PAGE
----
Paul Lapun

Paul Lapun (1923- ), community leader and politician. Lapun was born in Mabis village, Banoni, North Solomons District. He entered the Chabai Catholic seminary at Chabai in northwest Bougainville in 1936 and evacuated to Rabaul just before the Japanese invasion to continue his education. In 1948 he left the seminary but continued to teach there until the 1960s. He established a plantation and a marketing cooperative which were independent of the Administration’s Rural Progress Society. By the 1960s some people believed he had supernatural powers and would deliver shiploads of “cargo” (Western goods) to the island. He did not encourage this fledgling cargo cult.

In 1962 the Administration sent him to Australia to observe the operation of local councils. On his return he founded the Banoni village council, which, unlike village councils in many areas, had the support of both the Administration and the people. In 1964 Lapun easily won the seat of Bougainville in the first election to the House of Assembly and was appointed undersecretary for Forests. In 1967 he persuaded the House to agree that 5 percent of government royalty receipts from the Conzinc Riotinto (later Bougainville Copper Ltd (BCL)) mining project be returned to the local people. Under an earlier proposed agreement between the Administration and the company the people would have received the considerably lesser sum of 5 percent of the unimproved value of the land. In 1967 he became the the first parliamentary leader of the PANGU Pati. Lapun helped launch the North Solomons secessionist movement and in 1969 became patron of the pro-independence Napidakoe Navitu movement. His support for both PANGU, the party of national unity, and the secessionist movement, seems to be simply political pragmatism. He avoided public statements on his position and kept away from his electorate during election campaigns.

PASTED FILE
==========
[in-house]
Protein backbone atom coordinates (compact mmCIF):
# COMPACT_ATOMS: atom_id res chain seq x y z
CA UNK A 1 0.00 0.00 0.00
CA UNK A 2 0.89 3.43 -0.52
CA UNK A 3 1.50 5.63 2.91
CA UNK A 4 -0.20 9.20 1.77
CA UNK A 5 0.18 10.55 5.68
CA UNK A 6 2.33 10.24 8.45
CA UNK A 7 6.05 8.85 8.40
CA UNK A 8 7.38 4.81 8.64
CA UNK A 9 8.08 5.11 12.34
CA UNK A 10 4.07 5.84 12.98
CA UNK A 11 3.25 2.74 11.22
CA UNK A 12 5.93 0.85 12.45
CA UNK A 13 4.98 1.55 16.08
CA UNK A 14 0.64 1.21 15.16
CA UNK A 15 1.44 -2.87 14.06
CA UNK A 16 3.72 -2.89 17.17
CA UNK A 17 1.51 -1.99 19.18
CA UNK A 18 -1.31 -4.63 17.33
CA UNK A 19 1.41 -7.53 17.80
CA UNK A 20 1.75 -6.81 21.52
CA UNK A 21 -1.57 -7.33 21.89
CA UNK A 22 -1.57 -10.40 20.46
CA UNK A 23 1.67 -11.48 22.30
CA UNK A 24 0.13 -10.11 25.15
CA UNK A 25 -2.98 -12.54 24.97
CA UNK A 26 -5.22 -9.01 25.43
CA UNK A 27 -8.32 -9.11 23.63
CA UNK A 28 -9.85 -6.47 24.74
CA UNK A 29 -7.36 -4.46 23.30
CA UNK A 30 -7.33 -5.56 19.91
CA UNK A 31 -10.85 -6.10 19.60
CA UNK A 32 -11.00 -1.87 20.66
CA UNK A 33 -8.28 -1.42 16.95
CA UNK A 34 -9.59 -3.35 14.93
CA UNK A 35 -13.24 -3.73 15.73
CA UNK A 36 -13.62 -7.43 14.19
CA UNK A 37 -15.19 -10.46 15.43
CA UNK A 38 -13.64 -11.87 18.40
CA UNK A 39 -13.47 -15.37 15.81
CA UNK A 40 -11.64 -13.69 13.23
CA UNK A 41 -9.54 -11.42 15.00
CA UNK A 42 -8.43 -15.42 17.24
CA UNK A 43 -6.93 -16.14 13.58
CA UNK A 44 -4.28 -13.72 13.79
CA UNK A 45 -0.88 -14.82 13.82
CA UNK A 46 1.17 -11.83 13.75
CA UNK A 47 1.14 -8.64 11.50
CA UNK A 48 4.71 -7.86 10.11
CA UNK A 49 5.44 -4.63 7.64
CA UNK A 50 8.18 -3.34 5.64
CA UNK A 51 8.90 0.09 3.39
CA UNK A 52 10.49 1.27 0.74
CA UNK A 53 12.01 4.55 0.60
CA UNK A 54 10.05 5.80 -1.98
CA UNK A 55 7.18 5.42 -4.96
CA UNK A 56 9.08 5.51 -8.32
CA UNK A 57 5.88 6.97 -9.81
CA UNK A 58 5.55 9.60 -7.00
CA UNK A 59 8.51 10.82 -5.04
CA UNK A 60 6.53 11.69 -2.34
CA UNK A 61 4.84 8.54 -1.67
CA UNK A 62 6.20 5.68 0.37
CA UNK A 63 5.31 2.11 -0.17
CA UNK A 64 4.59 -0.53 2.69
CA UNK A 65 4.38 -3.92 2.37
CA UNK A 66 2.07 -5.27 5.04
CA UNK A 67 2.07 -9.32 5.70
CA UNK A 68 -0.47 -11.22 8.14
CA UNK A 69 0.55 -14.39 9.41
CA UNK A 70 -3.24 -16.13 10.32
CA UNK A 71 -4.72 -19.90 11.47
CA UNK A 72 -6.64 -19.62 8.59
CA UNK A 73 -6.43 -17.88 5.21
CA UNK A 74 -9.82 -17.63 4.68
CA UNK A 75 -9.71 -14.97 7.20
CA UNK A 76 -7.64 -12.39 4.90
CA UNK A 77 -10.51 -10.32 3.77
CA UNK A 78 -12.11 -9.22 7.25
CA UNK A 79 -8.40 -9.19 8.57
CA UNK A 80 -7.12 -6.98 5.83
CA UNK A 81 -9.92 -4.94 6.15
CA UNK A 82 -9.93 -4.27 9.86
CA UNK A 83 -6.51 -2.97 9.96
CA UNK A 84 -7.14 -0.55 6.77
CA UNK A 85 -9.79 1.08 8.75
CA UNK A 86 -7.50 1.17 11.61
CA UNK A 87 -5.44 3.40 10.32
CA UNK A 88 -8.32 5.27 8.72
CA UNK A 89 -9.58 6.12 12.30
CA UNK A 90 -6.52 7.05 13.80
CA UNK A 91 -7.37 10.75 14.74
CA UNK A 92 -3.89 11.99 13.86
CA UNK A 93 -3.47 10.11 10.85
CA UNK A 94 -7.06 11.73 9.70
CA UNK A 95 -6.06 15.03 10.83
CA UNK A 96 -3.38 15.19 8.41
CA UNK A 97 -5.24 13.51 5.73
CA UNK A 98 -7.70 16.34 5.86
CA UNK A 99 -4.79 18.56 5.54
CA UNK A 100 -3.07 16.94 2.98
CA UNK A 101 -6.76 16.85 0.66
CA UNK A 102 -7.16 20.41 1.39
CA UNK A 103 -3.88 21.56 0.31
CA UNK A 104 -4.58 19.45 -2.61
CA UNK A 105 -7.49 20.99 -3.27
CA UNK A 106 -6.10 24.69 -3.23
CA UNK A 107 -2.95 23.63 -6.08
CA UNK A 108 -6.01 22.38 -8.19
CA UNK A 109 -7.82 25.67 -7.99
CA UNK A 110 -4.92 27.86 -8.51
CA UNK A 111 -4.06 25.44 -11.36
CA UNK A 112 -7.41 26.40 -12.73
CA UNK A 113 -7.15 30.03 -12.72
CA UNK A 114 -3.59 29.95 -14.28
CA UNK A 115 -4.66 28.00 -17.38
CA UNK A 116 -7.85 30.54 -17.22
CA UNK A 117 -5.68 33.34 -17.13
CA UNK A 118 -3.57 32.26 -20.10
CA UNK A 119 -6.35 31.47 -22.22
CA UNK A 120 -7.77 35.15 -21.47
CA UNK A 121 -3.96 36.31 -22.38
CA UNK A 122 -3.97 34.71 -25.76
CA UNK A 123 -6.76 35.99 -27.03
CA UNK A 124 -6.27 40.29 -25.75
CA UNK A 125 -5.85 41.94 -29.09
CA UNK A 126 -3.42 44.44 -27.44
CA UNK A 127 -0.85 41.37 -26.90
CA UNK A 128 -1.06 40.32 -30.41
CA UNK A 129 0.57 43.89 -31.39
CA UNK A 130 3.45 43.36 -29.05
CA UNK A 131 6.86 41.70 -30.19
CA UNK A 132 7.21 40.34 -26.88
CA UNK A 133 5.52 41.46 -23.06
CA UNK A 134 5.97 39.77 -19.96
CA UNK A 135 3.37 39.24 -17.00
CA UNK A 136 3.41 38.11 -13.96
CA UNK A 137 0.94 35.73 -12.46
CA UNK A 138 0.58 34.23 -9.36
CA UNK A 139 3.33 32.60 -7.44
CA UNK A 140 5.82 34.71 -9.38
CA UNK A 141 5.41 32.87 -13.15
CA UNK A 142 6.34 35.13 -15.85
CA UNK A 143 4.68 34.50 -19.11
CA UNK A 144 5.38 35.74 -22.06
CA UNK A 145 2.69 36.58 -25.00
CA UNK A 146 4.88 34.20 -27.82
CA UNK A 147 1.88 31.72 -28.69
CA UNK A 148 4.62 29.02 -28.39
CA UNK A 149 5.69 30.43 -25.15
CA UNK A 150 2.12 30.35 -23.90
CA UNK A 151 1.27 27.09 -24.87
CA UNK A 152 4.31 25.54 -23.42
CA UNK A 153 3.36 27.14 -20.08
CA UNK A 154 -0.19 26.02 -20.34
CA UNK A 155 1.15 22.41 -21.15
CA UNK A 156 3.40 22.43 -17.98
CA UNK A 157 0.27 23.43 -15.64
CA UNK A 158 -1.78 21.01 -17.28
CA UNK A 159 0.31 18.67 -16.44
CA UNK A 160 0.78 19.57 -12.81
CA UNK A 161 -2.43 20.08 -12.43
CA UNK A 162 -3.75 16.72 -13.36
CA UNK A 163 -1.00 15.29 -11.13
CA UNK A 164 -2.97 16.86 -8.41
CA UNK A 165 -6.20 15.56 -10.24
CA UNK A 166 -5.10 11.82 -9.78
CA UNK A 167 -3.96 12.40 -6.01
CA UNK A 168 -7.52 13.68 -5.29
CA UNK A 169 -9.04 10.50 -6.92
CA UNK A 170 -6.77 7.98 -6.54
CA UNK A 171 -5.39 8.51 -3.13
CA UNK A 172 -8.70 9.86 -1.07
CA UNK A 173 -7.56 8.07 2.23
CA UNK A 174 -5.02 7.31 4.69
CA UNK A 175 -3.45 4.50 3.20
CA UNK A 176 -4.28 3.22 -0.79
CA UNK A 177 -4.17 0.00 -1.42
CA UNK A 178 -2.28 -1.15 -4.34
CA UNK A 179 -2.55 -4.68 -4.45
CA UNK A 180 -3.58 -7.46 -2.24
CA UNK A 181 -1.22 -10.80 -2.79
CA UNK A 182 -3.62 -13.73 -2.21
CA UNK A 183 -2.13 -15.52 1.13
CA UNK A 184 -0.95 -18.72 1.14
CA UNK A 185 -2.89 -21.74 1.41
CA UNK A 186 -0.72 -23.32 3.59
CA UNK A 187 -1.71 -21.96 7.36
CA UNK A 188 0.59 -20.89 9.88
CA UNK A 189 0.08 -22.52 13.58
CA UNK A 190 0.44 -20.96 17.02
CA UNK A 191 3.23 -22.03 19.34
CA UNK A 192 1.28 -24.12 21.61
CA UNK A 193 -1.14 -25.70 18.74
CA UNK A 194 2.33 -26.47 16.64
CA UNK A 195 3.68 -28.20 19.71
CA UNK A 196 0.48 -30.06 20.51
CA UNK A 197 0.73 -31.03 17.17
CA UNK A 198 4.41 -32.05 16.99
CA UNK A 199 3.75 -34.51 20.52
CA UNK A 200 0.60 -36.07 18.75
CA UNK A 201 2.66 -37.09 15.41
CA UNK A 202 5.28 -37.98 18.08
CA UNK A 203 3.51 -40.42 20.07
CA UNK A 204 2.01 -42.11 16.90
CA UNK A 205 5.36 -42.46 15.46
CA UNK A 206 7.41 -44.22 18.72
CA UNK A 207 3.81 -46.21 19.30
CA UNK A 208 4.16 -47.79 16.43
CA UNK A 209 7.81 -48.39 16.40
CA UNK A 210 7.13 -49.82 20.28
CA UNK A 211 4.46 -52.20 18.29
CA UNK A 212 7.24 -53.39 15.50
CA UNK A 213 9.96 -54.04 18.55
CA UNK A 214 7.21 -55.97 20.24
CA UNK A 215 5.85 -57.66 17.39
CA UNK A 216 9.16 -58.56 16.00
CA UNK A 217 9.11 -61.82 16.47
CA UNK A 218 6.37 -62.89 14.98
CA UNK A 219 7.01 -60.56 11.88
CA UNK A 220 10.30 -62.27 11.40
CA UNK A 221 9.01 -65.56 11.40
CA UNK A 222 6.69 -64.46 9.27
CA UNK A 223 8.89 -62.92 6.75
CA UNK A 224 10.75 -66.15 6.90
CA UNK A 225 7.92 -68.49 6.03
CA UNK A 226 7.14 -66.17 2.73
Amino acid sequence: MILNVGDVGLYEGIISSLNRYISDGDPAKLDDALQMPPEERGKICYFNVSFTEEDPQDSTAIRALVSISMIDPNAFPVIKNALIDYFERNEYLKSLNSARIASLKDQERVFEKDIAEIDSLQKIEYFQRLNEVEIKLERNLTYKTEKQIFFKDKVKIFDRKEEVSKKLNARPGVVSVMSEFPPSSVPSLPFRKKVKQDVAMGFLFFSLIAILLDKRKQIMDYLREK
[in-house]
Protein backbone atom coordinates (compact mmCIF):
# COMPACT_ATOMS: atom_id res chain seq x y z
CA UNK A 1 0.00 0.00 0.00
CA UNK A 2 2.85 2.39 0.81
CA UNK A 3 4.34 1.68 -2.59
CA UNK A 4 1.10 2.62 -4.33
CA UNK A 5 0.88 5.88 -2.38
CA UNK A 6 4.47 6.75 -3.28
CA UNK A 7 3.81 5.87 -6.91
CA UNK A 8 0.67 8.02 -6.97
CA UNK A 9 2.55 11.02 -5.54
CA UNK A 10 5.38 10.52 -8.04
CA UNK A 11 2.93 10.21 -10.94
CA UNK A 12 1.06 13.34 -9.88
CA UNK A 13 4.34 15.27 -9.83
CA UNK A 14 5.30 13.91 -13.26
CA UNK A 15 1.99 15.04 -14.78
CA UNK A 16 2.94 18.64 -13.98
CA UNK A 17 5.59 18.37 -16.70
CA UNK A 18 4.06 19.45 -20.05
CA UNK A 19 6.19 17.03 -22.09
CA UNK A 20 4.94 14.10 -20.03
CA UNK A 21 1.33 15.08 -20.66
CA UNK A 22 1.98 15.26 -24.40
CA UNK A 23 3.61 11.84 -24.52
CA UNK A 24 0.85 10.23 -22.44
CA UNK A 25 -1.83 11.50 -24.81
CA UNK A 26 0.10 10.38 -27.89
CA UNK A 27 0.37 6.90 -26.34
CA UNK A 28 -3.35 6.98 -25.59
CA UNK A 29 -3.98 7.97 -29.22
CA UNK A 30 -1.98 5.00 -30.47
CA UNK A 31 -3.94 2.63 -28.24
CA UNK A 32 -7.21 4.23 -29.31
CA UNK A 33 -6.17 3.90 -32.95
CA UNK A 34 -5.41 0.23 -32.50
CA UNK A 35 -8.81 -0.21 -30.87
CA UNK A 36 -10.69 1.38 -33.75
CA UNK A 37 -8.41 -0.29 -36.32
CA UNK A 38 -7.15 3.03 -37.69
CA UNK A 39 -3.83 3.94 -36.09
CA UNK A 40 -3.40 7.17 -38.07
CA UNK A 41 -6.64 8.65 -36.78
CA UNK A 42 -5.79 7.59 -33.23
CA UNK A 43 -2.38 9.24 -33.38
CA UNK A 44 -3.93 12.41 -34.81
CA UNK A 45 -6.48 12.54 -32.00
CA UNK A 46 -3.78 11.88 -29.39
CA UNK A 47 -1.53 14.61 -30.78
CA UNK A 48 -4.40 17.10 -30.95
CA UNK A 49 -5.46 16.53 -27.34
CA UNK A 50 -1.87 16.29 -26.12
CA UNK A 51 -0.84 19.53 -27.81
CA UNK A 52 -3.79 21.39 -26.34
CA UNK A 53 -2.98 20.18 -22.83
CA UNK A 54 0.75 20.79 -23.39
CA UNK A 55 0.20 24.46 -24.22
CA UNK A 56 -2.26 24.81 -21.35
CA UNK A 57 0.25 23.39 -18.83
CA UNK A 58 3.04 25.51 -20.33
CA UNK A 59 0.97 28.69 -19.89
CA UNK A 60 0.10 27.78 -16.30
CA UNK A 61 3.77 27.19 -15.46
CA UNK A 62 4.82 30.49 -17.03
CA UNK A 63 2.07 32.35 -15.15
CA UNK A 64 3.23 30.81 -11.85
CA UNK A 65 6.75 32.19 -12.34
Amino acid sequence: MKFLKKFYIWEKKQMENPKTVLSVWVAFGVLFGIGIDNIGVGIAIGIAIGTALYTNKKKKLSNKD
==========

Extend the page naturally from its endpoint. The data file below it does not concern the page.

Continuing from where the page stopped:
In 1968 and 1972 Lapun was returned with substantial majorities for the seat of South Bougainville. In 1972 he stepped down as parliamentary leader of PANGU in favor of Michael Somare. In 1972 he was Minister for Mines and Energy in Somare’s Government and closely involved in the renegotiation of the BCL mining agreement which gave PNG royalties which were, by world standards, very generous. However, in spite of the fact that he actively supported the establishment of provincial governments, he lost support in Bougainville as he became more closely identified with the national government. In 1975 the secessionist movement gained momentum and Lapun’s place was taken by younger, more militant politicians. He was defeated in the 1972 and 1977 elections. Lapun retired to Bougainville where he has remained throughout the Bougainville rebellion. He was knighted in 1974.

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